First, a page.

Back using my old faithful mobility aid, my stick, I now just had to negotiate a few steps to get to my row in the stand. When I got to my row a relatively new way of helping my progress was utilised too. I’ve recently found that if I have to move along a row of seats at an event, I have to pre-warn the people standing up for me that I may have to lay a hand on them to steady myself as I shuffle past. Thankfully, the shoulders have so far always belonged to adult men. I wouldn’t feel quite so comfortable telling a woman or child I may have to touch them as I went by. Even more so with my lack of balance. A mishap would not be out of the question and suddenly I might find myself signing a register at my local police station once a month. Anyhow, so far at least, when people have seen my stick, they’ve been happy to be of assistance.

The view from my seat when I finally made it there. Told you it was high up.

So that was my journey from Wembley Park tube station to my seat. As

Neil Armstrong might have said in an alternative reality, ‘That was one small step for an able-bodied man, one giant leap for a man with a progressive disability’. The leap in this case was from a walking stick to a wheelchair. I’ve imagined that day many times, but it was still shocking when it happened. Hopefully, I won’t be seeing it again at least for a year or two.

As for the match, well, another failure by Leeds in the play-offs welcomed normality in once again. The disappointment at the final whistle and the strong desire to vacate the stadium as quickly as possible meant we didn’t bother trying to find a steward to get another ride in the lift. In a daze of discontent, we just headed down the stairs, all five flights.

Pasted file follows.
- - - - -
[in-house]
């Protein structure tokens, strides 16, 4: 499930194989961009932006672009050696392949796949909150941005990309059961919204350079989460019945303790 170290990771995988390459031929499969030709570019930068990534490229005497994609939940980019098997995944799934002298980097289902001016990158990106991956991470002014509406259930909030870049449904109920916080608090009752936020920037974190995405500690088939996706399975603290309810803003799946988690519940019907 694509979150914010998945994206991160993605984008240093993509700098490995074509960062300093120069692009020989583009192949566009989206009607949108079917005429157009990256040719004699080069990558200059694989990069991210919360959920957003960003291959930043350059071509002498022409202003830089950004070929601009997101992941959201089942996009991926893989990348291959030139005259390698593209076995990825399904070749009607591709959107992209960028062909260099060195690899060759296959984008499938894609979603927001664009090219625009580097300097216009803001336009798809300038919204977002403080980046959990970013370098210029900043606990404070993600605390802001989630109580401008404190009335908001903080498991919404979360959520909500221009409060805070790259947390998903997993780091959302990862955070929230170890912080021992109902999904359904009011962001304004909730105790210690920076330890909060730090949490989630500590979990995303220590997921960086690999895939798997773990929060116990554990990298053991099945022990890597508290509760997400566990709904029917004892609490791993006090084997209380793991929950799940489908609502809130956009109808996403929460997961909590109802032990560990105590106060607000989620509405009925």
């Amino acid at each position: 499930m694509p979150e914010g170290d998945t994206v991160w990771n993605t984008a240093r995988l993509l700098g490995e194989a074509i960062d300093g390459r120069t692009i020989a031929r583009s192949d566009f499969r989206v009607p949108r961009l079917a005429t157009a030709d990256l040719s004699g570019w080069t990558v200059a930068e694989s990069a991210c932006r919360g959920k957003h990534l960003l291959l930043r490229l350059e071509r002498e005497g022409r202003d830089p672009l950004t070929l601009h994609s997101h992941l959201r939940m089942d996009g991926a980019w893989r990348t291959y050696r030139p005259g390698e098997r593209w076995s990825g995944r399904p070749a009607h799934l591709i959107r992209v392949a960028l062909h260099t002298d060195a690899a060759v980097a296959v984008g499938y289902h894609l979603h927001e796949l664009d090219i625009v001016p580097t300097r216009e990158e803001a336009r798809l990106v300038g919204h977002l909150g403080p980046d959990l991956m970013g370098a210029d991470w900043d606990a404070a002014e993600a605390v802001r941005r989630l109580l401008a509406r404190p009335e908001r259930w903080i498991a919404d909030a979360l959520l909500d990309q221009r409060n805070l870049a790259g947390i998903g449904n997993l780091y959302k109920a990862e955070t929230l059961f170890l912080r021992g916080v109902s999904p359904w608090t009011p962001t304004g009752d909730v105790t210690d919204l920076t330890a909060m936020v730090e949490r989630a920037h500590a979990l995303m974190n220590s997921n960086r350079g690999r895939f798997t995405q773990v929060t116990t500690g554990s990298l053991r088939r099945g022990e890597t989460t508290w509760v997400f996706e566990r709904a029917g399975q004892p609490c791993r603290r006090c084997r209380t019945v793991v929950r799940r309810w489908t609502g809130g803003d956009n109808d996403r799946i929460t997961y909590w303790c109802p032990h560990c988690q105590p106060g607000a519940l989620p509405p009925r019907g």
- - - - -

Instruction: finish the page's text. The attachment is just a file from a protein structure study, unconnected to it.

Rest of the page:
Much easier to go down, of course, and my legs were feeling fairly strong again after their break. Like I said at the beginning of this account though, when will I learn? I didn’t think the descent had taken that much out of me, but back on the ground, the weakness soon took control again. The walk back to the station was as harrowing as the walk from it. We also got rained on this time, just in case we weren’t feeling miserable enough. Several pauses were required to make it back, plus the intervention of a steward, who allowed me a short cut through the crowd to the station.

The seat on the tube and then the car were only marginally less welcome than the site of Leeds scoring the winning goal in a play-off final (something that will forever be denied me, apparently). I rested my legs for 20 minutes, then I merely had a 276-mile drive to negotiate. But then what is a car but a glorified, motorised wheelchair. Bet you’ve never thought of a car like that before. In my head, thoughts of wheelchairs were suddenly everywhere.

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Wembley Woes

Ambushed by a wheelchair When will I learn? I’ve had a long time to get used to having MS – 22 years since the first symptoms – but I still ...